Hence, antibody includes any protein having a binding domain that is homologous or substantially homologous to an immunoglobulin binding domain. The antibodies can be monoclonal antibodies (including full length monoclonal antibodies), polyclonal antibodies, or multispecific antibodies (e.g., bispecific antibodies). Antibodies include members of any immunoglobulin class, including IgG, IgM, IgA, IgD, and IgE.
In certain embodiments of the present invention, the antigen binding site of the antibodies is directed at therapeutic agents. In such embodiments, the antibodies carry the therapeutic agent by binding the therapeutic agent at the antigen binding site. Antibodies directed to therapeutic agents are commercially available or can be created by various methods known in the art. For example, the use of commercially available anti-paclitaxel antibodies of high affinity and high specificity is described in U.S. Pat. No. 5,981,777 (Durzan et al.), which is incorporated by reference herein.
In other embodiments, the therapeutic agent may be conjugated to the antibodies by covalent bonding. For example, a paclitaxel-antibody conjugate can be formed by reacting paclitaxel with glutaric anhydride to form 2′-glutaryl-paclitaxel having a cleavable ester bond. The 2′-glutaryl-paclitaxel is then activated by removal of a hydroxyl group in a carbodiimide reaction. The antibody then forms an amide bond to the activated 2′-glutaryl-paclitaxel via an amino group. See Guillemard et al., Cancer Research 61:694-699 (2001), which is incorporated be reference herein.
In these embodiments, the antigen binding site of the antibodies may be directed to various targets, which include, but are not limited to, components of connective tissue or extracellular matrix such as glycoproteins, collagen, or fibrin; or components on or within cell membranes, such as surface antigens, receptors, proteins, lipids, carbohydrates, and molecules processed on the cell surface. For example, the antibodies may be targeted to cell surface components of white blood cells, endothelial cells, or smooth muscle cells of the arterial wall.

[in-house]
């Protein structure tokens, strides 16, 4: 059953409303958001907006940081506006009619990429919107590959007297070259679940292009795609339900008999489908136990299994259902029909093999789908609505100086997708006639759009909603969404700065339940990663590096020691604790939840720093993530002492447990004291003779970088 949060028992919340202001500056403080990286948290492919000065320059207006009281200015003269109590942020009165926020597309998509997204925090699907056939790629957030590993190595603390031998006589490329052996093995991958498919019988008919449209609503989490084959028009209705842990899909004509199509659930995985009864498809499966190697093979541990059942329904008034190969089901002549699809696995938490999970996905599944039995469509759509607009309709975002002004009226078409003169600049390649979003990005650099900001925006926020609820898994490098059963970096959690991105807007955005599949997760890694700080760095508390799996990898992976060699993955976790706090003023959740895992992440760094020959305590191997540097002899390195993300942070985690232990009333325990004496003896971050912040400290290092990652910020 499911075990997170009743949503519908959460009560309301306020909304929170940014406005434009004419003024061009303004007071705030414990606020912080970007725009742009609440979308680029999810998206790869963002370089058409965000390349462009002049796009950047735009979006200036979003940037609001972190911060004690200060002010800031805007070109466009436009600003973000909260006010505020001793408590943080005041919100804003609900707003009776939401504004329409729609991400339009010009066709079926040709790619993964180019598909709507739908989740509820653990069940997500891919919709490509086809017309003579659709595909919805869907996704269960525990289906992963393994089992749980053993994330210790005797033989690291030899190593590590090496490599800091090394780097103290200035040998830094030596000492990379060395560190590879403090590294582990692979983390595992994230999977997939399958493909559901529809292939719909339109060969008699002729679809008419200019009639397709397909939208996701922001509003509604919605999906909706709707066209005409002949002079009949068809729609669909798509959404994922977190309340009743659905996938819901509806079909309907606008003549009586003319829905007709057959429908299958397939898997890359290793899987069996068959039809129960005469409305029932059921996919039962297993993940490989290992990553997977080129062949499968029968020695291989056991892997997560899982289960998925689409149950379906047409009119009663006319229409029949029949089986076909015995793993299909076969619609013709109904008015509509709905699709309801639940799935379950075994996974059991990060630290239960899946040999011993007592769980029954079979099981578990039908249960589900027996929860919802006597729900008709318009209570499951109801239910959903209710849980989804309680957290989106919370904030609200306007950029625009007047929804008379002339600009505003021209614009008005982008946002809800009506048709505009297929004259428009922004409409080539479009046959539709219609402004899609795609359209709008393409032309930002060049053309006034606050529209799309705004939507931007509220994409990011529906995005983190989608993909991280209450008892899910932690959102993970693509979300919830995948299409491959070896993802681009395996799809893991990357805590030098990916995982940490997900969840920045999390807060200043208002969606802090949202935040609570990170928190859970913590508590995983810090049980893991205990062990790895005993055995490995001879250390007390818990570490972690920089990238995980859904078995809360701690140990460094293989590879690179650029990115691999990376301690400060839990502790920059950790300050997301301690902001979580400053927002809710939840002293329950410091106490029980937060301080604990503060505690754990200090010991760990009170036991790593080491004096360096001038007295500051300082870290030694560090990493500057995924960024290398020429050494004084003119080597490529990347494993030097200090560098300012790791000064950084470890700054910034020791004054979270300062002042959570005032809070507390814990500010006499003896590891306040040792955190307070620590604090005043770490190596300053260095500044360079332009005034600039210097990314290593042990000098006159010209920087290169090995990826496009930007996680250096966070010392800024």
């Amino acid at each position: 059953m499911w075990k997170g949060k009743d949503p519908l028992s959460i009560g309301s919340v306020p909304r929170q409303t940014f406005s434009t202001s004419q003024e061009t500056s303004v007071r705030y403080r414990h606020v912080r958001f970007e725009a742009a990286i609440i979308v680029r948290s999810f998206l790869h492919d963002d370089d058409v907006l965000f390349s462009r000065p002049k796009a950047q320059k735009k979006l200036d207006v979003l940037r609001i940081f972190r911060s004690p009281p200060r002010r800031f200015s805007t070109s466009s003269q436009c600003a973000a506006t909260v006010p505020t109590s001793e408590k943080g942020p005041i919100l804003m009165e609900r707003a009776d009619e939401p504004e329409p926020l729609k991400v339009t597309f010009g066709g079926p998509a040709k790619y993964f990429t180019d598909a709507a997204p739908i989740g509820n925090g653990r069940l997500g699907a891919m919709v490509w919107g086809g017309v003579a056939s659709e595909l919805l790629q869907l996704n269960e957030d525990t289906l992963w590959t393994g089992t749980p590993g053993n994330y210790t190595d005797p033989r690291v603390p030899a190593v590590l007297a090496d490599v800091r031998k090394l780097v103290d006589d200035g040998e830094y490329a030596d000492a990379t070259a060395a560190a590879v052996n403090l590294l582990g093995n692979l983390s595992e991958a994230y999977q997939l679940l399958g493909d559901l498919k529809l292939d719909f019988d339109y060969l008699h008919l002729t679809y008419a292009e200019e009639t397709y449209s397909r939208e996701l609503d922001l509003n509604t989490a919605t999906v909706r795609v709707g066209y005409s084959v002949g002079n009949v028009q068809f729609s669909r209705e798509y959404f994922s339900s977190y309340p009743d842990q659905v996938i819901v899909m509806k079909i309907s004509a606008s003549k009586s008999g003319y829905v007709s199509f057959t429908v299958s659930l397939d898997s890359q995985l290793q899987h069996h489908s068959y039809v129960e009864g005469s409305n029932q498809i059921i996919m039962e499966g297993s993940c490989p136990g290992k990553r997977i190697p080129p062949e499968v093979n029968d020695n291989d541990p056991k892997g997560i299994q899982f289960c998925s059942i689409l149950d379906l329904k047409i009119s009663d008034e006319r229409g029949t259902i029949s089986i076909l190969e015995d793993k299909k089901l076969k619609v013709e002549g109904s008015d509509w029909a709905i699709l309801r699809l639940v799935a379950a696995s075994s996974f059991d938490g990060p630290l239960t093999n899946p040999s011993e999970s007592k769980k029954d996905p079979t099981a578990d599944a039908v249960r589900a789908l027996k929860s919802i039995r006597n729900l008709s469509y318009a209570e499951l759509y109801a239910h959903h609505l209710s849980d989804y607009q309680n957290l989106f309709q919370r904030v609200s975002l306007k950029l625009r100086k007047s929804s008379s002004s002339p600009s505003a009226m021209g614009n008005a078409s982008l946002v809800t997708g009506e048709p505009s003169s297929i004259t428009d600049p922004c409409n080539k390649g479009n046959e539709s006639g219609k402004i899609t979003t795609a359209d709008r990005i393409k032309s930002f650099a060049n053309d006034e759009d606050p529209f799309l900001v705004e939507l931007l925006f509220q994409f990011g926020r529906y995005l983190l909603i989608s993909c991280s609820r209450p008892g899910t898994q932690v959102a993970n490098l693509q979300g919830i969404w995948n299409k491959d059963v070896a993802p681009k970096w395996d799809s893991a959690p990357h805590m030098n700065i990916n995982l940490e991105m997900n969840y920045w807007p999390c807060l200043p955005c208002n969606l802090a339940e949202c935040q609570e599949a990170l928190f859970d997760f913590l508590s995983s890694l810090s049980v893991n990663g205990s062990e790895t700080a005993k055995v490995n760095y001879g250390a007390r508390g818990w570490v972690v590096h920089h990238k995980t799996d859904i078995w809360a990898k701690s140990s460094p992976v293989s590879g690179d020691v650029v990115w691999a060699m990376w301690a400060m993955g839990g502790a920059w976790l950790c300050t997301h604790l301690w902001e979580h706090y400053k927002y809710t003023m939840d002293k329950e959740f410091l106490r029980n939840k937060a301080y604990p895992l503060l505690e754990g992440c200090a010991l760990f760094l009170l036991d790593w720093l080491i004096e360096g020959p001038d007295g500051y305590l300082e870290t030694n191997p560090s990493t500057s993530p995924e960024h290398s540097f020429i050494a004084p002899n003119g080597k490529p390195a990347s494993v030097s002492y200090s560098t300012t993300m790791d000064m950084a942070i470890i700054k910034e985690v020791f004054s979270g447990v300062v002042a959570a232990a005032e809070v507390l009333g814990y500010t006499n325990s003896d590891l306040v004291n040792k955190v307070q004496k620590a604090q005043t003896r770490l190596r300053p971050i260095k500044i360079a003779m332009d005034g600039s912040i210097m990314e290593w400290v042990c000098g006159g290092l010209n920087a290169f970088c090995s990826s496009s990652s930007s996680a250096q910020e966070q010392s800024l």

In certain embodiments of the present invention, the therapeutic agent can be released from the carrier macromolecule. This release may be triggered by various events or conditions, such as exposure to an aqueous environment, or a change in the pH or ionic strength of the environment. For example, the carrier macromolecule may be an antibody directed to a therapeutic agent, where the antibody's binding affinity for the therapeutic agent decreases with a change in the pH or ionic strength of the environment. The release of therapeutic agent may also be triggered by temperature, magnetic fields, ultrasound, or osmotic pressure.
In other embodiments, the therapeutic agent is not released from the carrier macromolecules. In such instances, the carrier macromolecule-therapeutic agent complex itself may be the biologically active agent. For example, paclitaxel-antibody conjugates have been shown to be a potent cytotoxic agent. See Guillemard et al., Cancer Research 61:694-699 (2001), which is incorporated be reference herein.
In certain embodiments, the carrier macromolecules are bispecific antibodies. As used herein, bispecific antibodies are antibodies constructed to have two antigen binding sites, each directed to a different antigen or a different part of an antigen. Methods for making bispecific antibodies are known in the art. For example, bispecific antibodies can be made by fusing hybridoma lines expressing two different antibodies or by recombinant methods that join two antibody fragments containing different antigen binding sites.